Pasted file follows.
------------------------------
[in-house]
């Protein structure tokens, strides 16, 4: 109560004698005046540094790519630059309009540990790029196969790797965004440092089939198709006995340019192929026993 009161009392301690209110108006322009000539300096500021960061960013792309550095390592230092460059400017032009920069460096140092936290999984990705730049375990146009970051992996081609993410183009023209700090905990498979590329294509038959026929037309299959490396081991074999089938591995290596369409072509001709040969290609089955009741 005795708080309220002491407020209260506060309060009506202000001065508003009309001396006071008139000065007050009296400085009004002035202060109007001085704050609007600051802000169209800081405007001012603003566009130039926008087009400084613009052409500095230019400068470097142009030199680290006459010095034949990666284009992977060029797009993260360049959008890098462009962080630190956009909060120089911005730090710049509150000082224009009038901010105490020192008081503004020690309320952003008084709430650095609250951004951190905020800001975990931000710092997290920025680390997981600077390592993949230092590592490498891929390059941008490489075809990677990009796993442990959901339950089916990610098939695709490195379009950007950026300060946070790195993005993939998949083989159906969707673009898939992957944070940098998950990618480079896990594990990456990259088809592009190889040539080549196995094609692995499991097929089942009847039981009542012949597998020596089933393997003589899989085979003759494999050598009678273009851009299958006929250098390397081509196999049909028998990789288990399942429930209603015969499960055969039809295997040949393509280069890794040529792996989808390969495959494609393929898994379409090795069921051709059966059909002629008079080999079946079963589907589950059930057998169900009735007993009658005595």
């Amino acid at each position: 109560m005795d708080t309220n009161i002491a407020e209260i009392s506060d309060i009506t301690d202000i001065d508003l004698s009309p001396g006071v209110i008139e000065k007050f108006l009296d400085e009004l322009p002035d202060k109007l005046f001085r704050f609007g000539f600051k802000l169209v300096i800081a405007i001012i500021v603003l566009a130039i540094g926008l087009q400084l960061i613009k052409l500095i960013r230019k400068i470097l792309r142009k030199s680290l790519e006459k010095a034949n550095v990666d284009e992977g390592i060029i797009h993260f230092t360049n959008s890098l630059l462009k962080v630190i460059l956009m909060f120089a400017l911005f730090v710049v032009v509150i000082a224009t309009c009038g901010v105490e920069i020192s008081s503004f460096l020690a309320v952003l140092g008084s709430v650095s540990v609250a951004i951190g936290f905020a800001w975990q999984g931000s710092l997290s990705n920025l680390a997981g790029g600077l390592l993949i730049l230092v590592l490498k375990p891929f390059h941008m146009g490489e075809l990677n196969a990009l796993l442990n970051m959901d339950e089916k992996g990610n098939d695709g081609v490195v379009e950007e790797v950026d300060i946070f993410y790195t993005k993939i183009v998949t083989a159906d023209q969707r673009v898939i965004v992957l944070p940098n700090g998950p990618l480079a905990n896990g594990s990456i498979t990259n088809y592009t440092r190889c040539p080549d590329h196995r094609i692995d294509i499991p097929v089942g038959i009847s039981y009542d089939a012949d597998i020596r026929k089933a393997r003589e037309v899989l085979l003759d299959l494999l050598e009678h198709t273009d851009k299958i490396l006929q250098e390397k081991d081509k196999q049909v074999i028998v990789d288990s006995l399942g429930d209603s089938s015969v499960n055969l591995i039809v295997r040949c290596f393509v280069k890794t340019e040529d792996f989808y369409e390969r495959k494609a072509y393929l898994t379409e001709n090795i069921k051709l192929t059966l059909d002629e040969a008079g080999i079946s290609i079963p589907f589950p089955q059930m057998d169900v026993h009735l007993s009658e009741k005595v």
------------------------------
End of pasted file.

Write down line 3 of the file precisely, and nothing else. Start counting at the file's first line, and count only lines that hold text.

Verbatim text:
């Amino acid at each position: 109560m005795d708080t309220n009161i002491a407020e209260i009392s506060d309060i009506t301690d202000i001065d508003l004698s009309p001396g006071v209110i008139e000065k007050f108006l009296d400085e009004l322009p002035d202060k109007l005046f001085r704050f609007g000539f600051k802000l169209v300096i800081a405007i001012i500021v603003l566009a130039i540094g926008l087009q400084l960061i613009k052409l500095i960013r230019k400068i470097l792309r142009k030199s680290l790519e006459k010095a034949n550095v990666d284009e992977g390592i060029i797009h993260f230092t360049n959008s890098l630059l462009k962080v630190i460059l956009m909060f120089a400017l911005f730090v710049v032009v509150i000082a224009t309009c009038g901010v105490e920069i020192s008081s503004f460096l020690a309320v952003l140092g008084s709430v650095s540990v609250a951004i951190g936290f905020a800001w975990q999984g931000s710092l997290s990705n920025l680390a997981g790029g600077l390592l993949i730049l230092v590592l490498k375990p891929f390059h941008m146009g490489e075809l990677n196969a990009l796993l442990n970051m959901d339950e089916k992996g990610n098939d695709g081609v490195v379009e950007e790797v950026d300060i946070f993410y790195t993005k993939i183009v998949t083989a159906d023209q969707r673009v898939i965004v992957l944070p940098n700090g998950p990618l480079a905990n896990g594990s990456i498979t990259n088809y592009t440092r190889c040539p080549d590329h196995r094609i692995d294509i499991p097929v089942g038959i009847s039981y009542d089939a012949d597998i020596r026929k089933a393997r003589e037309v899989l085979l003759d299959l494999l050598e009678h198709t273009d851009k299958i490396l006929q250098e390397k081991d081509k196999q049909v074999i028998v990789d288990s006995l399942g429930d209603s089938s015969v499960n055969l591995i039809v295997r040949c290596f393509v280069k890794t340019e040529d792996f989808y369409e390969r495959k494609a072509y393929l898994t379409e001709n090795i069921k051709l192929t059966l059909d002629e040969a008079g080999i079946s290609i079963p589907f589950p089955q059930m057998d169900v026993h009735l007993s009658e009741k005595v």